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Is a Survivorship Life Policy Right for You & Your Partner?

Life Insurance
An older couple sits outdoors looking at autumn leaves, discussing a survivorship life policy.

The main goal of insurance is to protect you and your loved ones in case something happens. This is true for car insurance, home insurance, health insurance — and life insurance, too.

One kind of life insurance coverage that's worth considering is a survivorship life policy. It's special because it provides coverage for two people, often spouses. Also known as a second-to-die policy, it pays out to beneficiaries after both of the people covered have died.

While survivorship coverage isn't something everyone needs, it may be a good fit for you. Here's what you need to know when weighing whether you want a survivorship life policy.

What Is a Survivorship Life Policy?

Most life insurance policies apply only to individuals. Survivorship life insurance, however, is a joint policy for two people. The benefits typically aren't paid out until both policyholders pass away.

Exceptions are sometimes allowed if you add an accelerated death benefit rider. Depending on the coverage terms and whether certain medical conditions are met, you may be able to access some benefits after the death of the first policyholder.

Survivorship life insurance is often held by married couples, but business partners may also benefit from this type of coverage. It can be used to ensure a line of succession in the business and may decrease taxes on certain assets.

What Are Some Benefits of Survivorship Life Insurance?

Partners may decide to get a survivorship life policy for several reasons:

Estate Planning

A survivorship life policy can have certain estate planning tax advantages. Your beneficiaries may be able to use the death benefit to pay estate taxes and other expenses, which could simplify the transfer of assets. Before taking any action, though, you'll want to speak with financial and tax professionals to ensure you know the most current guidelines.


If purchasing two separate individual policies for the death benefit you'd prefer is out of your financial reach, survivorship coverage may be an alternative.

Qualification Requirements

One of the two of you may not otherwise qualify for certain individual life insurance policies due to health or other conditions. A survivorship life policy could be an option to cover you both, as policy aspects are often based on the healthier person.


If you're in charge of caring for someone with special needs, a survivorship life policy may help pay for the continuation of that care after your death. Or if you have legacy goals, survivorship life insurance could be used to establish charitable giving. A financial professional can talk through how a policy like this can work with other setups.

MORE What Is a Charitable Trust?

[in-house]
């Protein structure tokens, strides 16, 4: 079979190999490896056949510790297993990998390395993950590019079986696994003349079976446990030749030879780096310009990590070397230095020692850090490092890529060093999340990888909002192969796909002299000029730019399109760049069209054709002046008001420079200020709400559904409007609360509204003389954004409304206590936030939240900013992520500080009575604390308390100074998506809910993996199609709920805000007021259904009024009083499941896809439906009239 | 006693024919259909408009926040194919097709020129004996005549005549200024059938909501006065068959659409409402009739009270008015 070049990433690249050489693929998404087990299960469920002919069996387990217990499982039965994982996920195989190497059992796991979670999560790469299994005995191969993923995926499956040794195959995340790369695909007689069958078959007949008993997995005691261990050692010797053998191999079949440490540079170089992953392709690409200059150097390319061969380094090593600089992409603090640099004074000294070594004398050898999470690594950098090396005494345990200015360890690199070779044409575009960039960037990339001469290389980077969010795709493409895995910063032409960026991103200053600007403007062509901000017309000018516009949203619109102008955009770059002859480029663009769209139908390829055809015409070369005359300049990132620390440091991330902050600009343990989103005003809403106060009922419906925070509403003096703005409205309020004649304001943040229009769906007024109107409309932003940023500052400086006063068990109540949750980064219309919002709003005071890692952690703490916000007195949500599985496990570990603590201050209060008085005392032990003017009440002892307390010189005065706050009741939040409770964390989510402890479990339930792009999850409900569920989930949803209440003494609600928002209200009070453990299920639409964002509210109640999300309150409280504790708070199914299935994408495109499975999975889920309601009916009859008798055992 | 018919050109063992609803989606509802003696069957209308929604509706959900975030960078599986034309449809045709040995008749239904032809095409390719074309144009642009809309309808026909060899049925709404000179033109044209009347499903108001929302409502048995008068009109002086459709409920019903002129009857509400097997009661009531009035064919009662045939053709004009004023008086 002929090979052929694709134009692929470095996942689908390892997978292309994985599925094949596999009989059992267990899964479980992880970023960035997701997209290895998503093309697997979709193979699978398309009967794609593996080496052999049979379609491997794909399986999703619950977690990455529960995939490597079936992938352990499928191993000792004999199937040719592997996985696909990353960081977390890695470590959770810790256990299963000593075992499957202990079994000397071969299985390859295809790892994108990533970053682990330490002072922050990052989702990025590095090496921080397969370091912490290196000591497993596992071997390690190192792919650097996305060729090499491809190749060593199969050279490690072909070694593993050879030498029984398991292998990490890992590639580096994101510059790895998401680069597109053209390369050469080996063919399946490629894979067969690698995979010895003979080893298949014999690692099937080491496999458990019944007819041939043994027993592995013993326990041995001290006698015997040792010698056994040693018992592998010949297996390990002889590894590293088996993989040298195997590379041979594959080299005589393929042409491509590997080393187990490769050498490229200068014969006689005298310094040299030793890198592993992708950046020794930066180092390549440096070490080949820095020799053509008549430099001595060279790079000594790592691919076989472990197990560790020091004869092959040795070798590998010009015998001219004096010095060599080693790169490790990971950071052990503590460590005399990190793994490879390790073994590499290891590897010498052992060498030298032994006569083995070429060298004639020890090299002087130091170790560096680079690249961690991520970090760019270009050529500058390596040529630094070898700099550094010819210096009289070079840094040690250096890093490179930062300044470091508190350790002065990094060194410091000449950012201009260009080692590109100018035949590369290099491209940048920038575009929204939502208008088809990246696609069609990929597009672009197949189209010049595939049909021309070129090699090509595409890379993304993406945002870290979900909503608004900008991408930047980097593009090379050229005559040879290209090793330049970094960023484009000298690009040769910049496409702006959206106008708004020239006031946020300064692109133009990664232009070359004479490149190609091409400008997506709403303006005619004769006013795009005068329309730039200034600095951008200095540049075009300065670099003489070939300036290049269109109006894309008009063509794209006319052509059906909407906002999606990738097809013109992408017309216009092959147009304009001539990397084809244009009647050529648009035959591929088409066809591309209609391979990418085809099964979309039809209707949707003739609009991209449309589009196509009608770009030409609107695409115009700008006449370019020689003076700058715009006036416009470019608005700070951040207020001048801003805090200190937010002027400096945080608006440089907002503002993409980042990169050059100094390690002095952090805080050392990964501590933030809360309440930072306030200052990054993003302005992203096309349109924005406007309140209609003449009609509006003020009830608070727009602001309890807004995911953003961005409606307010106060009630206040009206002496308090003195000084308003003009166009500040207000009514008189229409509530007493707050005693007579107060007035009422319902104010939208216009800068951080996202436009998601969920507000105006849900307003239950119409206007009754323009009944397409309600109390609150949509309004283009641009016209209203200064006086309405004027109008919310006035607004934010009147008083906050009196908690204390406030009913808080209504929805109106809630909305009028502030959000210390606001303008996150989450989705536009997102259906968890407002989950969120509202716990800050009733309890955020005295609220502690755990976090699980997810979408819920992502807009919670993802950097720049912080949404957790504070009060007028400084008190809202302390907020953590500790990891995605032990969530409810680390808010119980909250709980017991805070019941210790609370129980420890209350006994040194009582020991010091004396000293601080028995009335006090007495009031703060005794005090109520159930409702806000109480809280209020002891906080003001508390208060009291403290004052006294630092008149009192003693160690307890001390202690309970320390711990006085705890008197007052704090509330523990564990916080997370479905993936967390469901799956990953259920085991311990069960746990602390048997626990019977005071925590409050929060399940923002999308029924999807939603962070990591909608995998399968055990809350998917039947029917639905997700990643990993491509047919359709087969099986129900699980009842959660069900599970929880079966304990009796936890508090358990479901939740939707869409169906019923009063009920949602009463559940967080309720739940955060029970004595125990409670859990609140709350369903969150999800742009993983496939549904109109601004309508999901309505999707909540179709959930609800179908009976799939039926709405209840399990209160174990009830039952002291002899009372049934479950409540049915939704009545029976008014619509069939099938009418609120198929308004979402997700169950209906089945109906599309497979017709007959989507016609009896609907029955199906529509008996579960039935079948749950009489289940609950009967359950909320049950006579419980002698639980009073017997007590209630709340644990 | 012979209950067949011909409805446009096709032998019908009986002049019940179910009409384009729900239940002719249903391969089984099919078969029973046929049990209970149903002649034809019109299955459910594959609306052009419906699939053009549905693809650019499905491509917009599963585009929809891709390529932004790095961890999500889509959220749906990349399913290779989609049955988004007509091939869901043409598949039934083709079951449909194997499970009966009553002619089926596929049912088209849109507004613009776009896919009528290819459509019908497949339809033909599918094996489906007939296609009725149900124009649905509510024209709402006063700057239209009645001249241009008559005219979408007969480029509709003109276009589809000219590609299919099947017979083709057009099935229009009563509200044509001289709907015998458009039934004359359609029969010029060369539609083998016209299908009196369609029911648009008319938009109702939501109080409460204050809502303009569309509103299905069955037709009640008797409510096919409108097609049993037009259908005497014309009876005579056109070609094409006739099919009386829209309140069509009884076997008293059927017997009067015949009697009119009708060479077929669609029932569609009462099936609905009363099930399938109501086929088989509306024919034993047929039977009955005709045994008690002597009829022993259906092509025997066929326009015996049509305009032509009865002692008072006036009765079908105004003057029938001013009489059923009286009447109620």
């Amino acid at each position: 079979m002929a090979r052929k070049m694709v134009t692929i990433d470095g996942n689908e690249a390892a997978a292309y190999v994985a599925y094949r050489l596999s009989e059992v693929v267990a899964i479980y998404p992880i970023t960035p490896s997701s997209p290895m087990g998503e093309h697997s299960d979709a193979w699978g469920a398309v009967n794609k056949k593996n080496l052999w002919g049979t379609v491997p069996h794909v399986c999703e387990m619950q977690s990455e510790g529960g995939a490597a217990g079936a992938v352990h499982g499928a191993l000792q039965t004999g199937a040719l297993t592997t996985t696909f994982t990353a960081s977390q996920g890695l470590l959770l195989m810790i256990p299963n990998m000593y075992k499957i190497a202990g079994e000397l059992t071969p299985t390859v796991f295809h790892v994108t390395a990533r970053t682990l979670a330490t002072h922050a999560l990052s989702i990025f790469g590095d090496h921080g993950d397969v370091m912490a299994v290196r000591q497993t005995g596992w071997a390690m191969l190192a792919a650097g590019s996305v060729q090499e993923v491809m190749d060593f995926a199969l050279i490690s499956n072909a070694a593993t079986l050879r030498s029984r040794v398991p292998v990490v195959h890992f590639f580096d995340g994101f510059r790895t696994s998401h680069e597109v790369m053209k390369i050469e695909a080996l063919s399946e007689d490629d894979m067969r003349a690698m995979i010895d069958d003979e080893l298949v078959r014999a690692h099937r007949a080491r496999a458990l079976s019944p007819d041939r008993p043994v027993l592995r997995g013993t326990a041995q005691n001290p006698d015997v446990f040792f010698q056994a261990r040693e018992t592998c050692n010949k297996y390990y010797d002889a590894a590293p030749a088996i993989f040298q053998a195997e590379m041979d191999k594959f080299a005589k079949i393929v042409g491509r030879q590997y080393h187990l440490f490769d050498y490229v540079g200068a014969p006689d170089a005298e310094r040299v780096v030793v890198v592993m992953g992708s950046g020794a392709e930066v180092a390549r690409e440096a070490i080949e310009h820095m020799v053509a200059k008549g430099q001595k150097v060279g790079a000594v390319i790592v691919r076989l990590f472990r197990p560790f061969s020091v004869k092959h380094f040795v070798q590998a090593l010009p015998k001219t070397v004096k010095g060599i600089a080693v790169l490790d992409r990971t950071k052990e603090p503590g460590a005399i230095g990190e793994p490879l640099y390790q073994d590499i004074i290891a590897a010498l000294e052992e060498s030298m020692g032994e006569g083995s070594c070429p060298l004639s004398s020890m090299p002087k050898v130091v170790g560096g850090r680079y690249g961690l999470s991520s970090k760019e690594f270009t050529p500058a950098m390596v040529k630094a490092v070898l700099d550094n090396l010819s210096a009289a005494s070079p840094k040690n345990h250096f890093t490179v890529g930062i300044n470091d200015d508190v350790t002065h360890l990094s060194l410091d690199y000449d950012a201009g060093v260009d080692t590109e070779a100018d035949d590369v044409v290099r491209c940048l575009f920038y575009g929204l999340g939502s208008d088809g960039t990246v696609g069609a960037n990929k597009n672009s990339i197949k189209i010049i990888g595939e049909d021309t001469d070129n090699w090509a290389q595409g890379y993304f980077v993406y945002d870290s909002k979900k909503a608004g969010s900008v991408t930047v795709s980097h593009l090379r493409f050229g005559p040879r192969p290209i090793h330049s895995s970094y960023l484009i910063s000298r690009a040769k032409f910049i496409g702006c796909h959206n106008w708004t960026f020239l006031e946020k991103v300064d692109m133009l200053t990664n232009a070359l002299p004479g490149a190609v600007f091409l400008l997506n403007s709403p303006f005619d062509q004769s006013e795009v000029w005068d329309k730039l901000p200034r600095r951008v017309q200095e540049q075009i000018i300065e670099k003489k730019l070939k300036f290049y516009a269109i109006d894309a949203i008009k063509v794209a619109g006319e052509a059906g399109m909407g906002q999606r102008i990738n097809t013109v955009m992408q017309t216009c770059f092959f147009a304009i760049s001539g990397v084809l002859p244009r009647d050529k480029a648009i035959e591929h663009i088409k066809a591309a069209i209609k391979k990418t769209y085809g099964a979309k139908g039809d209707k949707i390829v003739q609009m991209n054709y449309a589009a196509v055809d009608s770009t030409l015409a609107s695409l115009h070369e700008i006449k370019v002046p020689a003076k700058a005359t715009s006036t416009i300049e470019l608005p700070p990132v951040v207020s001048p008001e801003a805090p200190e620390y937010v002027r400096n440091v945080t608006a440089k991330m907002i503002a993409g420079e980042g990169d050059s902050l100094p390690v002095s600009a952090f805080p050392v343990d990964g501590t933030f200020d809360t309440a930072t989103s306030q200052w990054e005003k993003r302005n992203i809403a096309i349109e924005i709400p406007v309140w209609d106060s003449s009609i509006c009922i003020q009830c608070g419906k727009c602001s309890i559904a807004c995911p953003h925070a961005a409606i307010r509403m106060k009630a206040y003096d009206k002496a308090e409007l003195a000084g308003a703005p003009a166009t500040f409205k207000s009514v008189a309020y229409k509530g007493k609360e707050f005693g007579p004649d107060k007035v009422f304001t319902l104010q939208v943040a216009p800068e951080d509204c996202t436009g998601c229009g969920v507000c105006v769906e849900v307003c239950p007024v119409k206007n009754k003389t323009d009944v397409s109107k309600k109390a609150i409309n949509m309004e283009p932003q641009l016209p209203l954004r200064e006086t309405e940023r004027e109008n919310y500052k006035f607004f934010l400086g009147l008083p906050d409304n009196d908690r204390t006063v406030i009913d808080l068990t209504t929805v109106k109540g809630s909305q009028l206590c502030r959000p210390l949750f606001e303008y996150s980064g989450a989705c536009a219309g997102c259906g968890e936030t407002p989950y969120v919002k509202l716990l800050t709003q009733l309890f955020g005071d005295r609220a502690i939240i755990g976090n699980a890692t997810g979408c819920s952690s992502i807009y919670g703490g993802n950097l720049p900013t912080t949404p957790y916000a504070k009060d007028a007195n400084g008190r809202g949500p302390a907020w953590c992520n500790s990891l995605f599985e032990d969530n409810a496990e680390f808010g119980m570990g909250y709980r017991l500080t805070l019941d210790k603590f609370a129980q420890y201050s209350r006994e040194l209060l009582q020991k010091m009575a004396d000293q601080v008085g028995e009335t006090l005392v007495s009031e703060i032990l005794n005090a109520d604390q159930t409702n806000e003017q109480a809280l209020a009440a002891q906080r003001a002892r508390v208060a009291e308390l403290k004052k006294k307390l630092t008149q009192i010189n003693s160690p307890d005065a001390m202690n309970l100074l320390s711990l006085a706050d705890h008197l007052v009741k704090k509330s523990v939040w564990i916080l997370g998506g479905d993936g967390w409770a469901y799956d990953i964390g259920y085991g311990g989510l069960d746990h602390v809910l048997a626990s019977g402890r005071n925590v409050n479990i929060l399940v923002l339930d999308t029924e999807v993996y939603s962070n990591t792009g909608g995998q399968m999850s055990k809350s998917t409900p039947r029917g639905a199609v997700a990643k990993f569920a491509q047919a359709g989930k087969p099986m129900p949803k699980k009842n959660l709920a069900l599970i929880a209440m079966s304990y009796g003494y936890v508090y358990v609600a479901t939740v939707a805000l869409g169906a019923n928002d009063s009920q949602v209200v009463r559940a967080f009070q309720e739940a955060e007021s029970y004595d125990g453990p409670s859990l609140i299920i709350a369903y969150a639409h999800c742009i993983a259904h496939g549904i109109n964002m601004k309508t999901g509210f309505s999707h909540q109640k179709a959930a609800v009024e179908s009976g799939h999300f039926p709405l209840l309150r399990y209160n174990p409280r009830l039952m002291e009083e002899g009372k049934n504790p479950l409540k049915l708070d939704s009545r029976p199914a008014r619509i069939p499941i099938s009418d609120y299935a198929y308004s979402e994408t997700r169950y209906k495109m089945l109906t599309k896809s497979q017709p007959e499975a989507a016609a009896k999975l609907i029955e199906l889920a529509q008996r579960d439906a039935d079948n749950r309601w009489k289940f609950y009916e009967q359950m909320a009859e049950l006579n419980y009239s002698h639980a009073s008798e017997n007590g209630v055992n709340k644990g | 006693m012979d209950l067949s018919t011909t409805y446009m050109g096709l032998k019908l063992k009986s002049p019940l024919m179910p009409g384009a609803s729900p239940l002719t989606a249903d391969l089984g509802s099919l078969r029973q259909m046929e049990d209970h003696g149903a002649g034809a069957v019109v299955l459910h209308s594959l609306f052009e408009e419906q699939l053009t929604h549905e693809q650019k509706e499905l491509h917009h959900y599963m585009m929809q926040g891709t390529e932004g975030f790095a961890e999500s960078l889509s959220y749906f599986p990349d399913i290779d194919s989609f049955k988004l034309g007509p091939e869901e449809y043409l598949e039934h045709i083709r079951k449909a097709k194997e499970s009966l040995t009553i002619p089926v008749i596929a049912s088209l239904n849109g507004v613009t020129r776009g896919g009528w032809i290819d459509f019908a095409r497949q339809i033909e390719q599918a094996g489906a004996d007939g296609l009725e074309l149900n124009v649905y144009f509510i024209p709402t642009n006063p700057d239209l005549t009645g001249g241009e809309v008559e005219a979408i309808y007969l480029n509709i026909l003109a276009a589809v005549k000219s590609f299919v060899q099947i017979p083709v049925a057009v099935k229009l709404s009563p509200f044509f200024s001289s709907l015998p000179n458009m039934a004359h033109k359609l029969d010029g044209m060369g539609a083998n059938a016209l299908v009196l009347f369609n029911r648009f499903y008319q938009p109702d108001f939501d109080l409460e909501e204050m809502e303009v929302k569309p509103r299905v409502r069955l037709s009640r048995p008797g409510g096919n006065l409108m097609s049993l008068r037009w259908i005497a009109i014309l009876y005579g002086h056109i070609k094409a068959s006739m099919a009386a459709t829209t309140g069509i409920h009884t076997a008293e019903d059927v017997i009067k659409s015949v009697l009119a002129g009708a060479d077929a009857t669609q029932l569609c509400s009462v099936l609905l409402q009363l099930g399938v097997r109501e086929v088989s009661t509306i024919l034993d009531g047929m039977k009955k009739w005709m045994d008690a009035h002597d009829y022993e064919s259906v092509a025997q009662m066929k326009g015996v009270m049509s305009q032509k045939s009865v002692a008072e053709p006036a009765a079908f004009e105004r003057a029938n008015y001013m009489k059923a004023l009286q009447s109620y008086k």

What Other Factors Should Be Considered?

Although there are benefits to a survivorship life insurance policy, it may not work for everyone. Different circumstances may affect your decision:

Length of Time

When weighing insurance plan options, think about timing. There could be years (or decades) between the two policyholders' deaths. In a second-to-die policy, that means the benefit payout may happen a long time after the first person's death.

Separation or Divorce

If a survivorship policy is held by spouses, anticipate what might happen if the marriage ends. Sometimes a spouse can remove a former spouse from the policy, but every case is different. Attorneys and financial professionals can advise how divorce impacts life insurance policies and what steps you can take now to try to avoid legal issues later.

Exploring Your Options

When it comes to life insurance, there is no one-size-fits-all policy. Talk through the features and benefits of a survivorship life insurance policy with a financial professional who can help you determine if it would work well for you and your family's estate planning needs.

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Information provided is general and educational in nature, and all products or services discussed may not be provided by Western & Southern Financial Group or its member companies (“the Company”). The information is not intended to be, and should not be construed as, legal or tax advice. The Company does not provide legal or tax advice. Laws of a specific state or laws relevant to a particular situation may affect the applicability, accuracy, or completeness of this information. Federal and state laws and regulations are complex and are subject to change. The Company makes no warranties with regard to the information or results obtained by its use. The Company disclaims any liability arising out of your use of, or reliance on, the information. Consult an attorney or tax advisor regarding your specific legal or tax situation.